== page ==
Under current federal bankruptcy code, an exemption applies for certain tax-qualified retirement funds and accounts including assets such as many 401Ks, annuity plans, IRAs, qualified governmental plans, deferred compensation plans (state and local) and some tax-exempt organizations.
However, a Bankruptcy Court has concluded that, unlike a debtor's own traditional individual retirement account (IRA), a debtor's inherited IRA is not an exempt asset of her bankruptcy estate under Bankruptcy Code §522(d)(12). This ruling underscores the importance of having your personal finances and estate plan working together, including coordinating the beneficiary designation of tax-qualified retirement accounts, annuities and IRAs with your estate plan.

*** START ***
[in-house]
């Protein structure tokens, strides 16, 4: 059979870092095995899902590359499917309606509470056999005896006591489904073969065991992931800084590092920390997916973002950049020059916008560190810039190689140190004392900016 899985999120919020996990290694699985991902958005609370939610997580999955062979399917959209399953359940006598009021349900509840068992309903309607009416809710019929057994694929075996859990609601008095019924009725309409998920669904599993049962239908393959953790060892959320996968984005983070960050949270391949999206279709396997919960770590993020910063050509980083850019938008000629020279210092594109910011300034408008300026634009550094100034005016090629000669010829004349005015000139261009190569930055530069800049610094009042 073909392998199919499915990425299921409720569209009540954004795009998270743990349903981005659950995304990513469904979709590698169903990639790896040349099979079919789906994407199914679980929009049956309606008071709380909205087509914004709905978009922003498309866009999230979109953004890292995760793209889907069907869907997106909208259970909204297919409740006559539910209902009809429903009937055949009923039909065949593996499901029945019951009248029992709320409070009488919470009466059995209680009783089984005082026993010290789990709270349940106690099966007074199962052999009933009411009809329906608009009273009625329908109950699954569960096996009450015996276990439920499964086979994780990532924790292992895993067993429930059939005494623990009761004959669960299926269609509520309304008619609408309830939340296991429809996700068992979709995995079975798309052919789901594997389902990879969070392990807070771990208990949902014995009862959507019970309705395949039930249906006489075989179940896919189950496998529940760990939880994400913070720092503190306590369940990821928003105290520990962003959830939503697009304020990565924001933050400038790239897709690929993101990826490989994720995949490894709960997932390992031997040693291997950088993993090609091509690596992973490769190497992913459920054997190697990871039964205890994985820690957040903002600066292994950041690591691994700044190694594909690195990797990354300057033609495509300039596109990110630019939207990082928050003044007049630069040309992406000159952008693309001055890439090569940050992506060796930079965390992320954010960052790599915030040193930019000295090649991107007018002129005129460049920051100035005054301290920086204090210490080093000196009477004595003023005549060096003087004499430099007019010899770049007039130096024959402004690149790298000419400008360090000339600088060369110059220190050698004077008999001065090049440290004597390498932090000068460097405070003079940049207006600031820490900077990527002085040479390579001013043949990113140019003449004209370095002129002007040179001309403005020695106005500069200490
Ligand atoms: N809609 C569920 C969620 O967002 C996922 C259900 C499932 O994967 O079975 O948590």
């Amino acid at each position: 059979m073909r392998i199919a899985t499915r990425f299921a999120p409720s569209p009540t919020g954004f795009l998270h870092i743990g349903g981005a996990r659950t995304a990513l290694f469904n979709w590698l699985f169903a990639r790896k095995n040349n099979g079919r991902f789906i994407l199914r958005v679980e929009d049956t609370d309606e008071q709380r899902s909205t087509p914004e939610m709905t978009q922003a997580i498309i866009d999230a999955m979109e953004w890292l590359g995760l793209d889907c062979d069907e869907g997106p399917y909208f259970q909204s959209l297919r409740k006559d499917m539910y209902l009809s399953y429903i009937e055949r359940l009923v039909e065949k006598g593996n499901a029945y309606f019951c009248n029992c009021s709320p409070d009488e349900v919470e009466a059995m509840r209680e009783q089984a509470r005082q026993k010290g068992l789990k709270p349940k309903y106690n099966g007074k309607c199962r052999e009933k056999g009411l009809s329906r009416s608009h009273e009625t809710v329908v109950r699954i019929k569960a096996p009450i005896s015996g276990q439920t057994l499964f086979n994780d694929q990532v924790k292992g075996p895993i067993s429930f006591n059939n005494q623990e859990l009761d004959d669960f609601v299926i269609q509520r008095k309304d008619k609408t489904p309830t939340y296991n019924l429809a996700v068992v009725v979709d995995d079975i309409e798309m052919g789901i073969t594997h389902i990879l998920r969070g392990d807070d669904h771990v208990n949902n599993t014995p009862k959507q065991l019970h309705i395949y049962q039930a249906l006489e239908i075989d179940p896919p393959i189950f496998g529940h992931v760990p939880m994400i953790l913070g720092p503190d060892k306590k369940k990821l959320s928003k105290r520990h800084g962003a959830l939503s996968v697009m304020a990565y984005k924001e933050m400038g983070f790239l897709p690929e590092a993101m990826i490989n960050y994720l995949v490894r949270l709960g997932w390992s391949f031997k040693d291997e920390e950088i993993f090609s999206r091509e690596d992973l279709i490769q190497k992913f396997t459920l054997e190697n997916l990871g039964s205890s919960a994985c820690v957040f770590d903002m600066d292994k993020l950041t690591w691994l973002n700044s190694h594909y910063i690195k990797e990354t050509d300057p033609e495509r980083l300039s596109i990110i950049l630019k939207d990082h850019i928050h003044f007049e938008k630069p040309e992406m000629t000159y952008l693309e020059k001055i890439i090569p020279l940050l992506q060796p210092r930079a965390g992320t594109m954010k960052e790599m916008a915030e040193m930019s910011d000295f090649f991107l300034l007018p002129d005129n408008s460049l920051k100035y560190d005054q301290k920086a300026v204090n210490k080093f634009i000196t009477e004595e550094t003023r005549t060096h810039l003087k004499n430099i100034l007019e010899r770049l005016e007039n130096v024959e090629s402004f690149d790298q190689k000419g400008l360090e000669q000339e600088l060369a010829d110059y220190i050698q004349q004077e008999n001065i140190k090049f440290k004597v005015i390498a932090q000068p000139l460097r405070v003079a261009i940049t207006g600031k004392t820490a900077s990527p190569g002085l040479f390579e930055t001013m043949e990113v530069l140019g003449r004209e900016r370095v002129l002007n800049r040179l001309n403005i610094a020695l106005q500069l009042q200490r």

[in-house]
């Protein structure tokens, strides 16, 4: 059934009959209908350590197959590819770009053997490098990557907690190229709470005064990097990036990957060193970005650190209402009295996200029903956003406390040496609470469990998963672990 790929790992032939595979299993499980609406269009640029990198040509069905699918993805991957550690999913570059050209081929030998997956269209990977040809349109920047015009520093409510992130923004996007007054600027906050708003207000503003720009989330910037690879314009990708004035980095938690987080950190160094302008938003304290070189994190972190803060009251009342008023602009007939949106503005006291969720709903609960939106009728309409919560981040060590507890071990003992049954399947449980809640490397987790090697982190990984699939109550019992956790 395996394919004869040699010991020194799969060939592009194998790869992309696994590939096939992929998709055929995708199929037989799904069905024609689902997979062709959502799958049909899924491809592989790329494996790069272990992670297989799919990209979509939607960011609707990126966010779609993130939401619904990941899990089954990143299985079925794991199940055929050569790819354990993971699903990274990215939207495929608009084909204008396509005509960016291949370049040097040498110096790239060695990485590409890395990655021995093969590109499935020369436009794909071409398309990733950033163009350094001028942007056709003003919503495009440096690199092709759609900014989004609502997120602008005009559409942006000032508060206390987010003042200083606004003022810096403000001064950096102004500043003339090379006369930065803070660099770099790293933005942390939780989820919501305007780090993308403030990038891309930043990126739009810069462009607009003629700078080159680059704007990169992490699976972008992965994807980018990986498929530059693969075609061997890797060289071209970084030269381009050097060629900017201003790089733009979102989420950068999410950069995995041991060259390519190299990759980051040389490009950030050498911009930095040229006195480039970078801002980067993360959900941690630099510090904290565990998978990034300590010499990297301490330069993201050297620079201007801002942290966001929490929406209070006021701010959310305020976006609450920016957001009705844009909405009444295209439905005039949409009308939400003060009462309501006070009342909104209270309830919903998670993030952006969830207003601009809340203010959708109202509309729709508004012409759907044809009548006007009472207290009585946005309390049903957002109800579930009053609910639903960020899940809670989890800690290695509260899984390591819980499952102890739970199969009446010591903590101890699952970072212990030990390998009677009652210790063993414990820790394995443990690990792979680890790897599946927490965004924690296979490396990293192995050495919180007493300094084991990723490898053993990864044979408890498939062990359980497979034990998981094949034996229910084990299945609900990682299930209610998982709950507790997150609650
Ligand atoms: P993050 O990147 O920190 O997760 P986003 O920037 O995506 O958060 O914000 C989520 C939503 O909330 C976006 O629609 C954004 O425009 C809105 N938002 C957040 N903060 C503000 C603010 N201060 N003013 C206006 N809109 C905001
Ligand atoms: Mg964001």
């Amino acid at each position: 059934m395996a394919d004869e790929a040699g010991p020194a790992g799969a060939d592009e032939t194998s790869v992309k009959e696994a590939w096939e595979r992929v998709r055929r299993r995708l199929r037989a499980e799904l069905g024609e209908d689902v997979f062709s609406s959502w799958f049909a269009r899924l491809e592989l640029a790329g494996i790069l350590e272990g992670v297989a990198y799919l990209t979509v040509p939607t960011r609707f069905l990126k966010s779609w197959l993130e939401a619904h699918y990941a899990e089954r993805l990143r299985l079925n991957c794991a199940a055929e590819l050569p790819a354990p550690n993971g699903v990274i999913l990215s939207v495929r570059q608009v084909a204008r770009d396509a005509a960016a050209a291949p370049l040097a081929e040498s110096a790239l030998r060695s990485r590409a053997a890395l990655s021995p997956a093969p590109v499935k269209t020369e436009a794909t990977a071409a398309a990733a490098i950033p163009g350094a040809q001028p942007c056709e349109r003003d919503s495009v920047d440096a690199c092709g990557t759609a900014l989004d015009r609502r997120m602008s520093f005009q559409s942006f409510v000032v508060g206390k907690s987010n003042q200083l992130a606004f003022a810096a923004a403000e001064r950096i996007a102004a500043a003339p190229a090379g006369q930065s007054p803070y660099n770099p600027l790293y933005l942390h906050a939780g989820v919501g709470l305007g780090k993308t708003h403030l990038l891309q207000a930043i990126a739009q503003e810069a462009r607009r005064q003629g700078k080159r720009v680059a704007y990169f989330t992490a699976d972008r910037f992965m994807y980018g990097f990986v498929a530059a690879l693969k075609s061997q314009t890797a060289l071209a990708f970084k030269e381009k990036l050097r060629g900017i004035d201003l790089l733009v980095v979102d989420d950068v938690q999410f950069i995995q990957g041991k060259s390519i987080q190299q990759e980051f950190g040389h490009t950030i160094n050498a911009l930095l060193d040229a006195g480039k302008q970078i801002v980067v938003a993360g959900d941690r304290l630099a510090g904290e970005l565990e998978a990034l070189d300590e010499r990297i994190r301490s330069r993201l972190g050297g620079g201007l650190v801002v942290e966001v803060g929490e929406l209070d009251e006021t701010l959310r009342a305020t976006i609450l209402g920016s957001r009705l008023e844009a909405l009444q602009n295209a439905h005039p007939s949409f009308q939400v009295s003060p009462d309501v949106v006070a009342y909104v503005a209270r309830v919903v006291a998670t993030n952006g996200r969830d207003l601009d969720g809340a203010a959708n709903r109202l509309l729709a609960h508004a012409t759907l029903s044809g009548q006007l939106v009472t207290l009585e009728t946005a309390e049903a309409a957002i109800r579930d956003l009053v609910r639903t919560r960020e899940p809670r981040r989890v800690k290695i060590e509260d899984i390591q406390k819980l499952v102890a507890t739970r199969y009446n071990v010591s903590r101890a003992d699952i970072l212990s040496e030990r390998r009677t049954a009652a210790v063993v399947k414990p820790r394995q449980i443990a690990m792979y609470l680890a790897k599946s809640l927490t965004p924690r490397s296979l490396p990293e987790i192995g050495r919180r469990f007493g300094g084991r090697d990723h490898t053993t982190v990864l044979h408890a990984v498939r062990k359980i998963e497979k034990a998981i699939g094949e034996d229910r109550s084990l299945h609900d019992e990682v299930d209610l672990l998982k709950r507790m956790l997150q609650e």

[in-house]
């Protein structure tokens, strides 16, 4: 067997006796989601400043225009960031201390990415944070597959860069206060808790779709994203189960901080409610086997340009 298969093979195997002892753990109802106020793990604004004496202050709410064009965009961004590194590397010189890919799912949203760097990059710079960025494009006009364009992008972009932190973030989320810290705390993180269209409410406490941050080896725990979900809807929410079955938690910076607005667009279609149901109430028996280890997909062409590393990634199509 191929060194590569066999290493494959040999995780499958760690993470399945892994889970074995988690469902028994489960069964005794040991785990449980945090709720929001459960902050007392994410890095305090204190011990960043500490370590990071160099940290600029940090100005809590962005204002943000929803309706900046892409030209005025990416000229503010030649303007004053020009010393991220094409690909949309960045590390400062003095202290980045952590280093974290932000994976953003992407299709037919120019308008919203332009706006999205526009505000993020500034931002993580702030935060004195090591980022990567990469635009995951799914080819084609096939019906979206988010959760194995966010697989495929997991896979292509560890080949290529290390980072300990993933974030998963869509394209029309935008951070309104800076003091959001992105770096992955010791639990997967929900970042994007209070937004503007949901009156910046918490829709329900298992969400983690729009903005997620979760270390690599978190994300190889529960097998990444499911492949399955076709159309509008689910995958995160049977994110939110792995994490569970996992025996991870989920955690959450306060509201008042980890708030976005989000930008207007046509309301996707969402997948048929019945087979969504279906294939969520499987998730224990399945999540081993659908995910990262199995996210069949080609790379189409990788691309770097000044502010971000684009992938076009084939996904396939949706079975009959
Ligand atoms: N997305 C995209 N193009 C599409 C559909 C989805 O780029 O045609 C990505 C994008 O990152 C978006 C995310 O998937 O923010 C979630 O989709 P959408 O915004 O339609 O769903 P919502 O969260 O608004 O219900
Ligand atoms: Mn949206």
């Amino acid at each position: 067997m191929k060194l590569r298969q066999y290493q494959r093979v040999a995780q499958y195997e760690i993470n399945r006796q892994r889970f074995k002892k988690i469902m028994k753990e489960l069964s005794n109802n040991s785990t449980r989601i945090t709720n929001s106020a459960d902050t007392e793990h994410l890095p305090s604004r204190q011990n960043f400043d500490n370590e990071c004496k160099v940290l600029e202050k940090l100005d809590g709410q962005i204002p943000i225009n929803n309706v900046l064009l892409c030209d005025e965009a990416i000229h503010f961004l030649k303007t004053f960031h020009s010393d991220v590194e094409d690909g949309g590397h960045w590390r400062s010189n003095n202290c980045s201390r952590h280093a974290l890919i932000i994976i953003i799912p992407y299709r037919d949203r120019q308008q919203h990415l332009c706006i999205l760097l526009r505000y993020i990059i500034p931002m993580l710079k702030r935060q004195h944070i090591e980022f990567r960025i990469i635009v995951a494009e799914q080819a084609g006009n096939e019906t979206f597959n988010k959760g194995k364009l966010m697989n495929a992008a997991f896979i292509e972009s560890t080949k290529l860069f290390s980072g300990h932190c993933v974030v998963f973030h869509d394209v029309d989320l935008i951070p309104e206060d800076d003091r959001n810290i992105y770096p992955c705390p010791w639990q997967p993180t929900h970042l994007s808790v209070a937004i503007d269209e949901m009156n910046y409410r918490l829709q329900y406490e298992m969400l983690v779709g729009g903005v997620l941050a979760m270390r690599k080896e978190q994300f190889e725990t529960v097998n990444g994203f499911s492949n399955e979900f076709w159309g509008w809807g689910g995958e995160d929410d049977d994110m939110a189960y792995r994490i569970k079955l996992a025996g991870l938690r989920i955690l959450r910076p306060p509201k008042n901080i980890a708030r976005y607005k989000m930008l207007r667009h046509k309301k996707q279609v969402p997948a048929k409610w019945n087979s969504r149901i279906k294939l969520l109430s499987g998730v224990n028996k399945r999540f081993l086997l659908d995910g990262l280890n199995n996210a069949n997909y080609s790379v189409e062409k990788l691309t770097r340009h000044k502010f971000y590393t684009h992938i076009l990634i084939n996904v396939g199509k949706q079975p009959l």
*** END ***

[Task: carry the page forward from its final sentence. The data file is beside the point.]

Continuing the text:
The impact of this Bankruptcy Court’s ruling was that the debtor’s interest in the IRA which he inherited from his parent was fully accessible (and therefore taken) by his creditor. This ruling is consistent with a number of court cases in various states which have held that a debtor’s inherited IRA was not protected from the debtor’s creditors.
If your estate plan is structured to help protect your heirs’ inheritance from their creditors, and if part of your assets include tax-qualified retirement accounts, annuities and IRAs, then you must take this Bankruptcy Court’s ruling into account when structuring your estate plan, by creating a standalone IRA Trust to be the beneficiary of your tax-qualified retirement accounts, annuities and IRAs.
Note these other important conditions: